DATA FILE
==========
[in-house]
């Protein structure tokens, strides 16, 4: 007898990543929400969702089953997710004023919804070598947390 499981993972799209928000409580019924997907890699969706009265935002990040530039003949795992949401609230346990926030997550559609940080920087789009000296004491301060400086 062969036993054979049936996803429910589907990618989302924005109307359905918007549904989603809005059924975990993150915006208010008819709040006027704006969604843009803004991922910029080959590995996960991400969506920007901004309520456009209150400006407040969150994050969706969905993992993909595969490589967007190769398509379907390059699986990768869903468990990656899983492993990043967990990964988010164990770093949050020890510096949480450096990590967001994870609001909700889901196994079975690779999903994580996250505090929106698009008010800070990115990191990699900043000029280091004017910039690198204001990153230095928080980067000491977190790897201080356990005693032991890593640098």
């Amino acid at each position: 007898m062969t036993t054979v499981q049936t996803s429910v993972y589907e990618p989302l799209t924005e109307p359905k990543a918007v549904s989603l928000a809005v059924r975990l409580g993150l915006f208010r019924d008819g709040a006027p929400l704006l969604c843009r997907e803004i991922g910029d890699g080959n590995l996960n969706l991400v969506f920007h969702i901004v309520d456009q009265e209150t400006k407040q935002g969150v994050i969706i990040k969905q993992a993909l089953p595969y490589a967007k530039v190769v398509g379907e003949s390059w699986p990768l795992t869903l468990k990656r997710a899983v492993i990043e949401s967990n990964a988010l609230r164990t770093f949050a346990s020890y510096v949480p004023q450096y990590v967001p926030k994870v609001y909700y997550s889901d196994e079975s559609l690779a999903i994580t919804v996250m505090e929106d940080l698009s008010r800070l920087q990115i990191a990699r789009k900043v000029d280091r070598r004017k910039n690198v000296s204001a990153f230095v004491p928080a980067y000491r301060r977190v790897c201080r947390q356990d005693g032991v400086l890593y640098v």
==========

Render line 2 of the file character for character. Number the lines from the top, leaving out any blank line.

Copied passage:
């Protein structure tokens, strides 16, 4: 007898990543929400969702089953997710004023919804070598947390 499981993972799209928000409580019924997907890699969706009265935002990040530039003949795992949401609230346990926030997550559609940080920087789009000296004491301060400086 062969036993054979049936996803429910589907990618989302924005109307359905918007549904989603809005059924975990993150915006208010008819709040006027704006969604843009803004991922910029080959590995996960991400969506920007901004309520456009209150400006407040969150994050969706969905993992993909595969490589967007190769398509379907390059699986990768869903468990990656899983492993990043967990990964988010164990770093949050020890510096949480450096990590967001994870609001909700889901196994079975690779999903994580996250505090929106698009008010800070990115990191990699900043000029280091004017910039690198204001990153230095928080980067000491977190790897201080356990005693032991890593640098």